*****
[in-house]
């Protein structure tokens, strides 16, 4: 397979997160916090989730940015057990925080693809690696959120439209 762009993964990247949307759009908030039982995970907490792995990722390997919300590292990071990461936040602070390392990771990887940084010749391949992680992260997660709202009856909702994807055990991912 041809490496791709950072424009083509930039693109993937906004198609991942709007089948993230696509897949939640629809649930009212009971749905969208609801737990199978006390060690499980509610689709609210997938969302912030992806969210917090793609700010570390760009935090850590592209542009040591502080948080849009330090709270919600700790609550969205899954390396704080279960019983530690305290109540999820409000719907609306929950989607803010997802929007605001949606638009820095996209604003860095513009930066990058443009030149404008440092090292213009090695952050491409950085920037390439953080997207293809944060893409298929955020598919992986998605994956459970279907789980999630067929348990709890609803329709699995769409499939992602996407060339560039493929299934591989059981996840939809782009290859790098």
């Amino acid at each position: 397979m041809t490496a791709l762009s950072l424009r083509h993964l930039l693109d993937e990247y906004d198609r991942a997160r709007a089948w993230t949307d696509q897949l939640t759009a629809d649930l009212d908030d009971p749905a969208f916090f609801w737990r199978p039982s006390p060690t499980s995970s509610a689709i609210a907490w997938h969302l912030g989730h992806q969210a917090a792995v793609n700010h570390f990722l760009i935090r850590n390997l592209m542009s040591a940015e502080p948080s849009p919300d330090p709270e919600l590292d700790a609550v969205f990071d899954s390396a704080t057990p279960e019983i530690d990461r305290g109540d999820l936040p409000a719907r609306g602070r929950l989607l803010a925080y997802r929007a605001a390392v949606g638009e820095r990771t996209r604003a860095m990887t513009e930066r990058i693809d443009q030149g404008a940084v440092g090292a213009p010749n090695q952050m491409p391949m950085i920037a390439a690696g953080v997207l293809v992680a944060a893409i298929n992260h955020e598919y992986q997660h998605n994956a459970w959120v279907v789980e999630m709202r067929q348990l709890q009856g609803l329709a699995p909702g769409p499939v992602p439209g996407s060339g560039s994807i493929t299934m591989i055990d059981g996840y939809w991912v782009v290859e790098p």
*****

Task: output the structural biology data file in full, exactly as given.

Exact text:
[in-house]
């Protein structure tokens, strides 16, 4: 397979997160916090989730940015057990925080693809690696959120439209 762009993964990247949307759009908030039982995970907490792995990722390997919300590292990071990461936040602070390392990771990887940084010749391949992680992260997660709202009856909702994807055990991912 041809490496791709950072424009083509930039693109993937906004198609991942709007089948993230696509897949939640629809649930009212009971749905969208609801737990199978006390060690499980509610689709609210997938969302912030992806969210917090793609700010570390760009935090850590592209542009040591502080948080849009330090709270919600700790609550969205899954390396704080279960019983530690305290109540999820409000719907609306929950989607803010997802929007605001949606638009820095996209604003860095513009930066990058443009030149404008440092090292213009090695952050491409950085920037390439953080997207293809944060893409298929955020598919992986998605994956459970279907789980999630067929348990709890609803329709699995769409499939992602996407060339560039493929299934591989059981996840939809782009290859790098």
């Amino acid at each position: 397979m041809t490496a791709l762009s950072l424009r083509h993964l930039l693109d993937e990247y906004d198609r991942a997160r709007a089948w993230t949307d696509q897949l939640t759009a629809d649930l009212d908030d009971p749905a969208f916090f609801w737990r199978p039982s006390p060690t499980s995970s509610a689709i609210a907490w997938h969302l912030g989730h992806q969210a917090a792995v793609n700010h570390f990722l760009i935090r850590n390997l592209m542009s040591a940015e502080p948080s849009p919300d330090p709270e919600l590292d700790a609550v969205f990071d899954s390396a704080t057990p279960e019983i530690d990461r305290g109540d999820l936040p409000a719907r609306g602070r929950l989607l803010a925080y997802r929007a605001a390392v949606g638009e820095r990771t996209r604003a860095m990887t513009e930066r990058i693809d443009q030149g404008a940084v440092g090292a213009p010749n090695q952050m491409p391949m950085i920037a390439a690696g953080v997207l293809v992680a944060a893409i298929n992260h955020e598919y992986q997660h998605n994956a459970w959120v279907v789980e999630m709202r067929q348990l709890q009856g609803l329709a699995p909702g769409p499939v992602p439209g996407s060339g560039s994807i493929t299934m591989i055990d059981g996840y939809w991912v782009v290859e790098p």